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The funniest show in London: The Book of Mormon.

Trey Parker’s terrifically hilarious musical production The Book of Mormon, brought to London in 2013, is the perfect remedy for anyone looking for a bit of light-hearted relief or simply in need of a good laugh. And it certainly is not for children, followers of the Mormon religion or anyone of a politically correct nature.

The production takes its viewers on a voyage across the religious spectrum: presenting polar opposite characters ranging from devoted Mormon missionaries, to a Ugandan village literally singing “F**k you” to God. The two groups cross paths when two newly recruited Mormons, ambitious Elder Price (played by Dom Simpson), and his clueless nerdy partner Elder Cunningham (J. Michael Finley) are assigned Uganda, Africa, as their missionary location. But unknowingly to the optimistic pair who hope to immediately convert the villagers into followers of the Mormon religion, they encounter the irrepressible obstacle that is the community’s suffering. Famine, illness and brutal oppression (humorously described in the peculiarly upbeat number “Hasa Diga Eebowai”) is everything the village have ever known. And it is clear that a simple knock at the door and a cheesy grin (Opening number, “Hello”) isn’t quite going to do the trick.

For Elder Price, who had joined the missionary training programme in hope of fulfilling his dream of moving to Orlando, Florida, this mission is everything but enlightening. Reality hits Price when he is led to his accommodation (a mud hut) following the theft of his luggage. He is then also made to witness the shooting of a local man by the village’s tyrannical warlord ‘General Butt F**king Naked’ (Michael Moulton). The taboo doesn’t stop there.

To greet the missionary pair is the current group of Mormons in Uganda who try their best to eliminate the newbies’ fears with their hilarious song ‘Turn it off’ (suggesting that they simply turn their backs on evil). Elder McKinley (played by Steven Webb) is the lead vocal in this number, with his focus on ‘turning off’ his homosexual thoughts proving a chuckle-trigger which persists throughout the production.

Nabulungi (played by Leanne Robinson) is the production’s female protagonist whose extraordinary vocals are first showcased in ‘Sal Tlay Ka Siti’. It is this solo in which she expresses her faith in the Elders’ promise of a better future as part of the Mormon religion. Director, Parker, also reveals her pivotal role in the plot’s progression. This number is shortly followed by Elder Cunningham’s ‘School-of-Rock-esque’ rock number ‘Man Up’ where he vows to leave his nerves and incompetence behind and join Nabulungi in a quest to convince the Ugandans that conversion is the ultimate solution to their suffering.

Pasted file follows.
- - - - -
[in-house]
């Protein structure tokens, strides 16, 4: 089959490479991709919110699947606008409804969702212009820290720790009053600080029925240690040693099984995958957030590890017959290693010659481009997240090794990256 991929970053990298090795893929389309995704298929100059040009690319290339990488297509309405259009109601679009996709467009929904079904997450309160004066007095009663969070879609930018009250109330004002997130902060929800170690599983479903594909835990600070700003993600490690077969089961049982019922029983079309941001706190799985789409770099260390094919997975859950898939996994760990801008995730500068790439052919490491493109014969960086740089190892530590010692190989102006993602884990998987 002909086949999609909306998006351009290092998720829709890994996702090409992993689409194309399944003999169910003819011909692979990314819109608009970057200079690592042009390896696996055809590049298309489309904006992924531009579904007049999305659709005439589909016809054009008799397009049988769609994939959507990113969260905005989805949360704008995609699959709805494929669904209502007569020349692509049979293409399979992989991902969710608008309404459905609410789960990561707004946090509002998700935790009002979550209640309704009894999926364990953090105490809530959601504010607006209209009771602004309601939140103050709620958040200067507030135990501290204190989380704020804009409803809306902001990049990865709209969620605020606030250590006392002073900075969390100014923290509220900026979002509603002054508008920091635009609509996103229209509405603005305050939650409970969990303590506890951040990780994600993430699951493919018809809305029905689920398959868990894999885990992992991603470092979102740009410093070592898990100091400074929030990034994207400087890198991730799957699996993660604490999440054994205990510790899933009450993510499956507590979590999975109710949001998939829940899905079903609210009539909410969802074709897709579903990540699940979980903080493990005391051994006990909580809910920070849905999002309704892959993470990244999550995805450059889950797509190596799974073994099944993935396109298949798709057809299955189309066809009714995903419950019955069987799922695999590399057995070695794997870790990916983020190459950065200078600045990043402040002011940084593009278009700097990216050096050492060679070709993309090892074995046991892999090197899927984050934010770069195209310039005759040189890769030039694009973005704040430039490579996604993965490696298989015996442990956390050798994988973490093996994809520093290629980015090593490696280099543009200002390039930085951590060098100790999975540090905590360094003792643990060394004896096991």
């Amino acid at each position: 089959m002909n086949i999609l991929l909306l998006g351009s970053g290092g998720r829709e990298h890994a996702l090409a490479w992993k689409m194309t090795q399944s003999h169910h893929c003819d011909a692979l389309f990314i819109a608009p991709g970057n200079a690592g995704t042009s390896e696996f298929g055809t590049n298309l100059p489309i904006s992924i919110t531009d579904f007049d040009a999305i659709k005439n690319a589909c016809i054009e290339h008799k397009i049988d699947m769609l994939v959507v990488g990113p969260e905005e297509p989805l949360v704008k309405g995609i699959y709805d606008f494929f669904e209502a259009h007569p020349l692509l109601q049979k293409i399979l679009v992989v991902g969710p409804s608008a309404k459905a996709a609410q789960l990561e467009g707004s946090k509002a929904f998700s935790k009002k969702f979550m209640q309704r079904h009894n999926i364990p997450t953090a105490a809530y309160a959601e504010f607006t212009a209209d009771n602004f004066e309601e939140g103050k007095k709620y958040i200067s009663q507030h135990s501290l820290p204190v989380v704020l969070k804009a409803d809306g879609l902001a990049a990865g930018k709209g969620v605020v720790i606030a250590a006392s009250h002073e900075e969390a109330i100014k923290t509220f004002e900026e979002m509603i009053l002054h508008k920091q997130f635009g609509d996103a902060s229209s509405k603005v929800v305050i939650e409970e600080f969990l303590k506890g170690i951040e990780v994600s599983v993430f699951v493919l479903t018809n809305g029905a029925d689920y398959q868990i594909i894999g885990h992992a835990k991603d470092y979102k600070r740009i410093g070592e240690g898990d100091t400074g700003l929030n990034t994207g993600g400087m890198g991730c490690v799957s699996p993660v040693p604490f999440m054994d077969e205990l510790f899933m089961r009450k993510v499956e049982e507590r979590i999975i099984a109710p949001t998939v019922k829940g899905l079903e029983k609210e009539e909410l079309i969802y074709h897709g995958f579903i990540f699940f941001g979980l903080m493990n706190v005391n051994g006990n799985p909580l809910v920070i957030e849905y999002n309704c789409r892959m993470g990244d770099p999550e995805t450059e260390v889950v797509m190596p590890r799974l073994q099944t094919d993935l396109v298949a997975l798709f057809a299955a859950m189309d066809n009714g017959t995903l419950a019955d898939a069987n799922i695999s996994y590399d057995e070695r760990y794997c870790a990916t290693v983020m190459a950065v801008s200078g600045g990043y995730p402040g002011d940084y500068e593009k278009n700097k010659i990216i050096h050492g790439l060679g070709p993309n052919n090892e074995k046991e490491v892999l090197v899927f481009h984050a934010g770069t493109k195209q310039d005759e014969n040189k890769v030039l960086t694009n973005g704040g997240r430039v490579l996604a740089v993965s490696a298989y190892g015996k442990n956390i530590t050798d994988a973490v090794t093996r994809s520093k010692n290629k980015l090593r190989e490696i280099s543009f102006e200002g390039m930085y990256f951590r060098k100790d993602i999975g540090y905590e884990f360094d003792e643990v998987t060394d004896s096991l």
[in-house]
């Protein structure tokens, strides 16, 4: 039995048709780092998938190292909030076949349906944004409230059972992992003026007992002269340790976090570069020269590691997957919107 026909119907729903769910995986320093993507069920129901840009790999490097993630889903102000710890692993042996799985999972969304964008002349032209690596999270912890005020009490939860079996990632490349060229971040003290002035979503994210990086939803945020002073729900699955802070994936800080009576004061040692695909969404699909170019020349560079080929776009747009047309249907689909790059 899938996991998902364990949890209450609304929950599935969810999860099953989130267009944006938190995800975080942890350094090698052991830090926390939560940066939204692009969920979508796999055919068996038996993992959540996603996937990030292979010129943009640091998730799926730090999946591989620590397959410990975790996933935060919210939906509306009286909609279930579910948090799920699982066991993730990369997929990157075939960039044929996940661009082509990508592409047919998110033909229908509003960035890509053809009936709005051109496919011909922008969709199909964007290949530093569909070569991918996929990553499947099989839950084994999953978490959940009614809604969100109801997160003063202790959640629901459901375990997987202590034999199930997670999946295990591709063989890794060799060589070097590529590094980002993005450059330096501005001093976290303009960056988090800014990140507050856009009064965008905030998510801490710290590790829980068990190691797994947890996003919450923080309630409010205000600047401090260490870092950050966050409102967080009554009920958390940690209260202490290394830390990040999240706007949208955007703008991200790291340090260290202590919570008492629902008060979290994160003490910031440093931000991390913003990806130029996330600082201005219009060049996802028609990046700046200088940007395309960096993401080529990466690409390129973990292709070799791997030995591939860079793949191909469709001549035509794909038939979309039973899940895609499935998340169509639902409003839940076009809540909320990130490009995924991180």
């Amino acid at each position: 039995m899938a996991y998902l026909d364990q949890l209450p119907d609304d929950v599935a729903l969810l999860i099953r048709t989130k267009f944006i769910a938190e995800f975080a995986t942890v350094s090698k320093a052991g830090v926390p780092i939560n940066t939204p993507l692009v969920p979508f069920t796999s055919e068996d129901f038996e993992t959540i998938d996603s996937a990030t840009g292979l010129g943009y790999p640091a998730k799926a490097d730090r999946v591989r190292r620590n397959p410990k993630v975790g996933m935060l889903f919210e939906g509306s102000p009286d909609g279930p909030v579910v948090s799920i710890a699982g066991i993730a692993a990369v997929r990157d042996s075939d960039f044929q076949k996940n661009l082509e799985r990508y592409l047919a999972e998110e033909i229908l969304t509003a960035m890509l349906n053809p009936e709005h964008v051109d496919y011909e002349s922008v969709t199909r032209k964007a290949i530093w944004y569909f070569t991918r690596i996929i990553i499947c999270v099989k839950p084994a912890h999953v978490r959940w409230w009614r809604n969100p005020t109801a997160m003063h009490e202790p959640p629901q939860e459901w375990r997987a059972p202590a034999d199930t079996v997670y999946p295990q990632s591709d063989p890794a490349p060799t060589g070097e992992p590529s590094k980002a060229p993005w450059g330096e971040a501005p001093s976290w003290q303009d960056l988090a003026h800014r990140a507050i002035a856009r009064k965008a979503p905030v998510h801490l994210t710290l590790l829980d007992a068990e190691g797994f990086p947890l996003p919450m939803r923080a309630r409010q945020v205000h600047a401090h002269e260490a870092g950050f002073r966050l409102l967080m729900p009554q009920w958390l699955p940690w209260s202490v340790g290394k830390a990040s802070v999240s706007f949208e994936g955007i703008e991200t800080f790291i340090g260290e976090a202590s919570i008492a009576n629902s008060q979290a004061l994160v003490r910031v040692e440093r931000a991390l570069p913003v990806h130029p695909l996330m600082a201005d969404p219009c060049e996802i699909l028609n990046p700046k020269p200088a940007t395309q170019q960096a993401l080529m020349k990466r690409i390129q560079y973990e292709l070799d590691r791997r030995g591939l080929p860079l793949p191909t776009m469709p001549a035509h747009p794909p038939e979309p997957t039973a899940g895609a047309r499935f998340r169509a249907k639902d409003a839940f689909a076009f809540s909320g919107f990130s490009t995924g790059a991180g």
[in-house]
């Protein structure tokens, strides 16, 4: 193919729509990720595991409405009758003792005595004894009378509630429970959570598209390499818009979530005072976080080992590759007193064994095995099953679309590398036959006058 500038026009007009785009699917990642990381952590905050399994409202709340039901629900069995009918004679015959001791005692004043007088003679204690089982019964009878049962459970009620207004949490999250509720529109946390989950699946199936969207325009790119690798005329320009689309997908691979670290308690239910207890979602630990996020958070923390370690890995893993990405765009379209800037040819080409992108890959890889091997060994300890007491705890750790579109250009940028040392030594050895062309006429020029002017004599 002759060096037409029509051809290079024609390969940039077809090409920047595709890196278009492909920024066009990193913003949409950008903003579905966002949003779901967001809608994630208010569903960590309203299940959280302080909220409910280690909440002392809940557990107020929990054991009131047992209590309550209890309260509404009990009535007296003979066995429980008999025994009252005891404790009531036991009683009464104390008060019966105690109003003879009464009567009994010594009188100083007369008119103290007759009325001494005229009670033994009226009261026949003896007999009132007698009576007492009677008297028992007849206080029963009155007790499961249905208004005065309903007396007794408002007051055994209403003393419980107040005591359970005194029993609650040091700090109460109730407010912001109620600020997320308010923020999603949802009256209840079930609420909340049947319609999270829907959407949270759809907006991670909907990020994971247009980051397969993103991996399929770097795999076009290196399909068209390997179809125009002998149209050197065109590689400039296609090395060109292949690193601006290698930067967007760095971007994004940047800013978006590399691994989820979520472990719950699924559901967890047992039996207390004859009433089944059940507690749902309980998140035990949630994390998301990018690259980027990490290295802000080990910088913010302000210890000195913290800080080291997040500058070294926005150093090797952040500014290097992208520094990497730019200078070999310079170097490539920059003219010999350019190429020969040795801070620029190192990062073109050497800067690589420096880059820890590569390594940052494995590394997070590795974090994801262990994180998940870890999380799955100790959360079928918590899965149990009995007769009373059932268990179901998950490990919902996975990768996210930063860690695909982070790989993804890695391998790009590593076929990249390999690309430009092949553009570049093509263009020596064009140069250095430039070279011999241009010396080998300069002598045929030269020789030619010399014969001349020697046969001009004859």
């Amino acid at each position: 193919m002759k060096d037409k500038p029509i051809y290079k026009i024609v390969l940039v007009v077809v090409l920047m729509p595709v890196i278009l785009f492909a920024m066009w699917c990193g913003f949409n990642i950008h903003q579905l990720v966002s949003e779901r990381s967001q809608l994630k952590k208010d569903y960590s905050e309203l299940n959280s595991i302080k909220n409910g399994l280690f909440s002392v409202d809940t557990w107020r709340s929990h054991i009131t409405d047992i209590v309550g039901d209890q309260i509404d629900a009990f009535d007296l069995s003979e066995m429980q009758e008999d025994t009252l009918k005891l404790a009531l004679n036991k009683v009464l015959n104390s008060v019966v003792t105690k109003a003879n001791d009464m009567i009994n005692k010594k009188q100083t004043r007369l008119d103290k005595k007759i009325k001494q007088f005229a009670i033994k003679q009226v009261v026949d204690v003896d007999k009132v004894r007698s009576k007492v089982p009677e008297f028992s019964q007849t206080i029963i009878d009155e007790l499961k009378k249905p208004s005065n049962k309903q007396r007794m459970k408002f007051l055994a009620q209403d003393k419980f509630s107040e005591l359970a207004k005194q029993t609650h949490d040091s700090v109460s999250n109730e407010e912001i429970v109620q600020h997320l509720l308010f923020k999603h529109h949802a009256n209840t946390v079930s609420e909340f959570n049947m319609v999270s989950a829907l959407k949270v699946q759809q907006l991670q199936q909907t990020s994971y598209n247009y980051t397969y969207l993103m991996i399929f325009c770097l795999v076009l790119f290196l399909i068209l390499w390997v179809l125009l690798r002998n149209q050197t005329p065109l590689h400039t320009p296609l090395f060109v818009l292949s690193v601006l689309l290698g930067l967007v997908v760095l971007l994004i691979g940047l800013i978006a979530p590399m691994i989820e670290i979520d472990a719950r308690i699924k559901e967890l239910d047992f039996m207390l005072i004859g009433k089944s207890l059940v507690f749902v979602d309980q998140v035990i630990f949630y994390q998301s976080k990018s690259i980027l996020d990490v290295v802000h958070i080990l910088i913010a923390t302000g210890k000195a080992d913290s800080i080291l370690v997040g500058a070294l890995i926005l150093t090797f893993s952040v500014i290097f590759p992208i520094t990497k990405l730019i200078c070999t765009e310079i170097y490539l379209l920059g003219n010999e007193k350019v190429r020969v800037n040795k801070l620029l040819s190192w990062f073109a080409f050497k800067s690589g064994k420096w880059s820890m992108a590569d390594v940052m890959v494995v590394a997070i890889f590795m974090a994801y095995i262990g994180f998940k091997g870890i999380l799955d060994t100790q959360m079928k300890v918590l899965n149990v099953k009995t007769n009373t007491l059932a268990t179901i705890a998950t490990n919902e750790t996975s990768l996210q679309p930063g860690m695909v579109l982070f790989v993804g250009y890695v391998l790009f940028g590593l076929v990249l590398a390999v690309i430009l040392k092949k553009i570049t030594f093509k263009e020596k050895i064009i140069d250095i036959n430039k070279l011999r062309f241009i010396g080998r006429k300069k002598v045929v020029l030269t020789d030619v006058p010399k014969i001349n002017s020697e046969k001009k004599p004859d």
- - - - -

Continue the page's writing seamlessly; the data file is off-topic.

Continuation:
Act 2 unforgettably opens with a quirky collaboration of all of the cast members, joined by Star Wars’ renowned characters: Darth Vader, Chewbacca and Princess Leia. This unusual concoction skillfully echoes Cunningham’s bewildering naivety in life and towards his job, whilst also foreshadowing the hilarious nature of his baptism of the village. Meanwhile, in another light, Elder Price is facing the consequences of his attempted flee from the run-down village in his “Spooky Mormon Hell Dream”; the number in which the production’s set design team truly triumph.

 

The remainder of the production sees the villagers gradually undergo their largely unofficial baptism and become Mormons themselves. This outcome is an unimaginable victory for the Mormon missionaries which they have Elder Cunningham’s oratory talents to thank for. More so, it is such a success that the missionary program coordinator makes a visit to the village himself, delightfully met by the most protruding moments in the show, ‘Joseph Smith American Moses’: the villagers’ own surprise recreation of the ‘Book of Mormon’. It is one of the many hilarious numbers in the show which left the audience exhausted from laughter.

 

The Book of Mormon holds a unique storyline which those unfamiliar to the show will struggle to anticipate. Whilst there are many aspects of the production that may be deemed inappropriate and frowned upon, it is an innovative piece of light hearted musical theatre comedy which is particularly addictive to watch. A fresh and exciting addition to the entertainment industry which I highly recommend seeing.

 

 

About Taz Usher

English Language undergraduate and Entertainment Editor for the Spark Newspaper.

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